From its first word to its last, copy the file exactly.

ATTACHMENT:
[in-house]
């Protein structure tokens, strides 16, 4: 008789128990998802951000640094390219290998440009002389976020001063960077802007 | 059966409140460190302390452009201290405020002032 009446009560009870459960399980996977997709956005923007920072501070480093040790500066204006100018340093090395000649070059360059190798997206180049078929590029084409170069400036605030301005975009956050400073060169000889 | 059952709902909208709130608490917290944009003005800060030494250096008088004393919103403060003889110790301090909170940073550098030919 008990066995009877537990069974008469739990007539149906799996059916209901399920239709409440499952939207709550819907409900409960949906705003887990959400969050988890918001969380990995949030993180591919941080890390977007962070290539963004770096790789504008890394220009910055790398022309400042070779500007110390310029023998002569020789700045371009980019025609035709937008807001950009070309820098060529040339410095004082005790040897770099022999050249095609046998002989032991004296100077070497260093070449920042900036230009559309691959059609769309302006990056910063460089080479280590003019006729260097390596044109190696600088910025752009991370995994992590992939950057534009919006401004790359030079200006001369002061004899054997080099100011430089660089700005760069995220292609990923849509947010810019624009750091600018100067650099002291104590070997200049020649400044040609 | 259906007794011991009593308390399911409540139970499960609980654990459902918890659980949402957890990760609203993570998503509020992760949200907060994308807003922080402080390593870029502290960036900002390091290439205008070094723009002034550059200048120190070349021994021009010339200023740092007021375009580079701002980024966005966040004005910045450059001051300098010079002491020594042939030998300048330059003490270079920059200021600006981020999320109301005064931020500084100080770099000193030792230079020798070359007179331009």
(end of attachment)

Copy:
[in-house]
């Protein structure tokens, strides 16, 4: 008789128990998802951000640094390219290998440009002389976020001063960077802007 | 059966409140460190302390452009201290405020002032 009446009560009870459960399980996977997709956005923007920072501070480093040790500066204006100018340093090395000649070059360059190798997206180049078929590029084409170069400036605030301005975009956050400073060169000889 | 059952709902909208709130608490917290944009003005800060030494250096008088004393919103403060003889110790301090909170940073550098030919 008990066995009877537990069974008469739990007539149906799996059916209901399920239709409440499952939207709550819907409900409960949906705003887990959400969050988890918001969380990995949030993180591919941080890390977007962070290539963004770096790789504008890394220009910055790398022309400042070779500007110390310029023998002569020789700045371009980019025609035709937008807001950009070309820098060529040339410095004082005790040897770099022999050249095609046998002989032991004296100077070497260093070449920042900036230009559309691959059609769309302006990056910063460089080479280590003019006729260097390596044109190696600088910025752009991370995994992590992939950057534009919006401004790359030079200006001369002061004899054997080099100011430089660089700005760069995220292609990923849509947010810019624009750091600018100067650099002291104590070997200049020649400044040609 | 259906007794011991009593308390399911409540139970499960609980654990459902918890659980949402957890990760609203993570998503509020992760949200907060994308807003922080402080390593870029502290960036900002390091290439205008070094723009002034550059200048120190070349021994021009010339200023740092007021375009580079701002980024966005966040004005910045450059001051300098010079002491020594042939030998300048330059003490270079920059200021600006981020999320109301005064931020500084100080770099000193030792230079020798070359007179331009």